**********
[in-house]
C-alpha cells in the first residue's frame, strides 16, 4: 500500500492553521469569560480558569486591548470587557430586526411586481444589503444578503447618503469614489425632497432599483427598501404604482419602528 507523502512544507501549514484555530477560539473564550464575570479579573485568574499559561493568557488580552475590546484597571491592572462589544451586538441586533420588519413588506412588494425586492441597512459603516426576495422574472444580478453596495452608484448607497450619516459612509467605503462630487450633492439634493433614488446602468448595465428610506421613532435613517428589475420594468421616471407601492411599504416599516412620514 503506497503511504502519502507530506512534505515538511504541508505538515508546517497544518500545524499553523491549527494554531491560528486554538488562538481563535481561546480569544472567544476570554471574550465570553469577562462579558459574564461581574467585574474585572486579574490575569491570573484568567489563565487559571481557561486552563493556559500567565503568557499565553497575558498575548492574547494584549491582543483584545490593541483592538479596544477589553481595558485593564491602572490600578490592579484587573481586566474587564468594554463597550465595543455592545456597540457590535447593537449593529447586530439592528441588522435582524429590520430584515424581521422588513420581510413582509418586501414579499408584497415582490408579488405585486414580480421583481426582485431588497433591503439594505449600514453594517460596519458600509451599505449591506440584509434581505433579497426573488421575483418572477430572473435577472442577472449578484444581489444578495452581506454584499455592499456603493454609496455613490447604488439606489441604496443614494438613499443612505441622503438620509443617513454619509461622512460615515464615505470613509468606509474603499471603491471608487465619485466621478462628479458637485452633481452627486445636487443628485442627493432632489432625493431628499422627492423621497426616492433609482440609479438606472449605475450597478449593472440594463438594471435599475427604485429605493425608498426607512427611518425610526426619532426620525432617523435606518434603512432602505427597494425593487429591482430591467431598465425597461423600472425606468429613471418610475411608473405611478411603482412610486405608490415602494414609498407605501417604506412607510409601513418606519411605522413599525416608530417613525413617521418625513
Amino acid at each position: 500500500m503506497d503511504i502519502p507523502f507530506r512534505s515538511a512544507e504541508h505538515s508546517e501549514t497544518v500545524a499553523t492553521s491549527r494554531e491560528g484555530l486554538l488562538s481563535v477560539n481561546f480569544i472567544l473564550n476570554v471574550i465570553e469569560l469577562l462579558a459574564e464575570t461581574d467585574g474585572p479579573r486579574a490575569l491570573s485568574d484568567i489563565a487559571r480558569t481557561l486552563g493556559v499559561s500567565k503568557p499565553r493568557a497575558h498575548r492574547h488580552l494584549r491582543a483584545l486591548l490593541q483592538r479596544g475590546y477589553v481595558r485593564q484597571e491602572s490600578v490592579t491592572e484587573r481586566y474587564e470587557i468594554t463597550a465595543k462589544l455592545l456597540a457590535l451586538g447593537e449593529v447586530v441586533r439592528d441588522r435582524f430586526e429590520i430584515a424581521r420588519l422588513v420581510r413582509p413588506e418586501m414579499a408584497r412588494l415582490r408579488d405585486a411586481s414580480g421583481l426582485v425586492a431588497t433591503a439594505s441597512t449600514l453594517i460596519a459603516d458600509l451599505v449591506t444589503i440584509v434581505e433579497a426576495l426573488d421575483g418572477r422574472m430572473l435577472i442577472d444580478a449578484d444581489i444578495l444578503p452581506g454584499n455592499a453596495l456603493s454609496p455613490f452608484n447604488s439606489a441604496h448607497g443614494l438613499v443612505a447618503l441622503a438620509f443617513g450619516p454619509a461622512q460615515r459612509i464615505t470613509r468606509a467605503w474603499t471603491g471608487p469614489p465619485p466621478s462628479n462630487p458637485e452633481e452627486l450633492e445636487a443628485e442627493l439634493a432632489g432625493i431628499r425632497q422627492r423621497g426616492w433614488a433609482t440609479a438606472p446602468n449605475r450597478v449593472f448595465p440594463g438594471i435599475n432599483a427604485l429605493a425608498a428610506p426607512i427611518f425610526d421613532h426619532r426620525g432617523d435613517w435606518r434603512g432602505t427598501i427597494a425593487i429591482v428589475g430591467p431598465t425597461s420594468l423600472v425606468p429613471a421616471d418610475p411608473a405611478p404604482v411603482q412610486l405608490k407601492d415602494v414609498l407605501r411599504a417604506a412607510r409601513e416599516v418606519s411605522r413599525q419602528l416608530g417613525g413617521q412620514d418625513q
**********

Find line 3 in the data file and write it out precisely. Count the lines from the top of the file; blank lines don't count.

Amino acid at each position: 500500500m503506497d503511504i502519502p507523502f507530506r512534505s515538511a512544507e504541508h505538515s508546517e501549514t497544518v500545524a499553523t492553521s491549527r494554531e491560528g484555530l486554538l488562538s481563535v477560539n481561546f480569544i472567544l473564550n476570554v471574550i465570553e469569560l469577562l462579558a459574564e464575570t461581574d467585574g474585572p479579573r486579574a490575569l491570573s485568574d484568567i489563565a487559571r480558569t481557561l486552563g493556559v499559561s500567565k503568557p499565553r493568557a497575558h498575548r492574547h488580552l494584549r491582543a483584545l486591548l490593541q483592538r479596544g475590546y477589553v481595558r485593564q484597571e491602572s490600578v490592579t491592572e484587573r481586566y474587564e470587557i468594554t463597550a465595543k462589544l455592545l456597540a457590535l451586538g447593537e449593529v447586530v441586533r439592528d441588522r435582524f430586526e429590520i430584515a424581521r420588519l422588513v420581510r413582509p413588506e418586501m414579499a408584497r412588494l415582490r408579488d405585486a411586481s414580480g421583481l426582485v425586492a431588497t433591503a439594505s441597512t449600514l453594517i460596519a459603516d458600509l451599505v449591506t444589503i440584509v434581505e433579497a426576495l426573488d421575483g418572477r422574472m430572473l435577472i442577472d444580478a449578484d444581489i444578495l444578503p452581506g454584499n455592499a453596495l456603493s454609496p455613490f452608484n447604488s439606489a441604496h448607497g443614494l438613499v443612505a447618503l441622503a438620509f443617513g450619516p454619509a461622512q460615515r459612509i464615505t470613509r468606509a467605503w474603499t471603491g471608487p469614489p465619485p466621478s462628479n462630487p458637485e452633481e452627486l450633492e445636487a443628485e442627493l439634493a432632489g432625493i431628499r425632497q422627492r423621497g426616492w433614488a433609482t440609479a438606472p446602468n449605475r450597478v449593472f448595465p440594463g438594471i435599475n432599483a427604485l429605493a425608498a428610506p426607512i427611518f425610526d421613532h426619532r426620525g432617523d435613517w435606518r434603512g432602505t427598501i427597494a425593487i429591482v428589475g430591467p431598465t425597461s420594468l423600472v425606468p429613471a421616471d418610475p411608473a405611478p404604482v411603482q412610486l405608490k407601492d415602494v414609498l407605501r411599504a417604506a412607510r409601513e416599516v418606519s411605522r413599525q419602528l416608530g417613525g413617521q412620514d418625513q